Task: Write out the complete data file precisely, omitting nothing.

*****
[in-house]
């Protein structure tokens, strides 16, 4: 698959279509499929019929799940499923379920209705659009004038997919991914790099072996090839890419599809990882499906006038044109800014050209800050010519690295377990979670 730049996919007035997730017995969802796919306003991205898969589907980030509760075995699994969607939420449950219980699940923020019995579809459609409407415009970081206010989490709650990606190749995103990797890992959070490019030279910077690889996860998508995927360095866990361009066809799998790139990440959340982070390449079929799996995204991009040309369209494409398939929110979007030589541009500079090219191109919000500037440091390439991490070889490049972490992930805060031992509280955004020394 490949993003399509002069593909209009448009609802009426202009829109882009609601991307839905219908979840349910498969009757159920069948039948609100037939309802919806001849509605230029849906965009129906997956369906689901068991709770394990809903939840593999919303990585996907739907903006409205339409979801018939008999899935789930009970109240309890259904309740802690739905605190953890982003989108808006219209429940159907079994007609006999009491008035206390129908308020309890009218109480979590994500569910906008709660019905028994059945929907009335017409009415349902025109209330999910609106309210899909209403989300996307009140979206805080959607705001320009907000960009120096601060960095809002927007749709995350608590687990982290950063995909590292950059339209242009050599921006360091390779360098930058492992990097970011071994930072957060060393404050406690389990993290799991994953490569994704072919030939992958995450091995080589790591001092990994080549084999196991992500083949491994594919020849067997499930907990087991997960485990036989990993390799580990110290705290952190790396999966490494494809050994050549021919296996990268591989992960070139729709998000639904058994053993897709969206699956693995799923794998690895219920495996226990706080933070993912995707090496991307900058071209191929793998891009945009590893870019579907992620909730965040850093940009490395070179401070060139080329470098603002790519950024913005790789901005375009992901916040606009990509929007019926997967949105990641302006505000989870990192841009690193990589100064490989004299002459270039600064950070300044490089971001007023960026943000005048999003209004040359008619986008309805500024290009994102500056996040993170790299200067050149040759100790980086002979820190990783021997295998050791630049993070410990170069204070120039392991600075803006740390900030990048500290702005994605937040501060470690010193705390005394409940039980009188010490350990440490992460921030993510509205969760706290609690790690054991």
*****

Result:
[in-house]
């Protein structure tokens, strides 16, 4: 698959279509499929019929799940499923379920209705659009004038997919991914790099072996090839890419599809990882499906006038044109800014050209800050010519690295377990979670 730049996919007035997730017995969802796919306003991205898969589907980030509760075995699994969607939420449950219980699940923020019995579809459609409407415009970081206010989490709650990606190749995103990797890992959070490019030279910077690889996860998508995927360095866990361009066809799998790139990440959340982070390449079929799996995204991009040309369209494409398939929110979007030589541009500079090219191109919000500037440091390439991490070889490049972490992930805060031992509280955004020394 490949993003399509002069593909209009448009609802009426202009829109882009609601991307839905219908979840349910498969009757159920069948039948609100037939309802919806001849509605230029849906965009129906997956369906689901068991709770394990809903939840593999919303990585996907739907903006409205339409979801018939008999899935789930009970109240309890259904309740802690739905605190953890982003989108808006219209429940159907079994007609006999009491008035206390129908308020309890009218109480979590994500569910906008709660019905028994059945929907009335017409009415349902025109209330999910609106309210899909209403989300996307009140979206805080959607705001320009907000960009120096601060960095809002927007749709995350608590687990982290950063995909590292950059339209242009050599921006360091390779360098930058492992990097970011071994930072957060060393404050406690389990993290799991994953490569994704072919030939992958995450091995080589790591001092990994080549084999196991992500083949491994594919020849067997499930907990087991997960485990036989990993390799580990110290705290952190790396999966490494494809050994050549021919296996990268591989992960070139729709998000639904058994053993897709969206699956693995799923794998690895219920495996226990706080933070993912995707090496991307900058071209191929793998891009945009590893870019579907992620909730965040850093940009490395070179401070060139080329470098603002790519950024913005790789901005375009992901916040606009990509929007019926997967949105990641302006505000989870990192841009690193990589100064490989004299002459270039600064950070300044490089971001007023960026943000005048999003209004040359008619986008309805500024290009994102500056996040993170790299200067050149040759100790980086002979820190990783021997295998050791630049993070410990170069204070120039392991600075803006740390900030990048500290702005994605937040501060470690010193705390005394409940039980009188010490350990440490992460921030993510509205969760706290609690790690054991």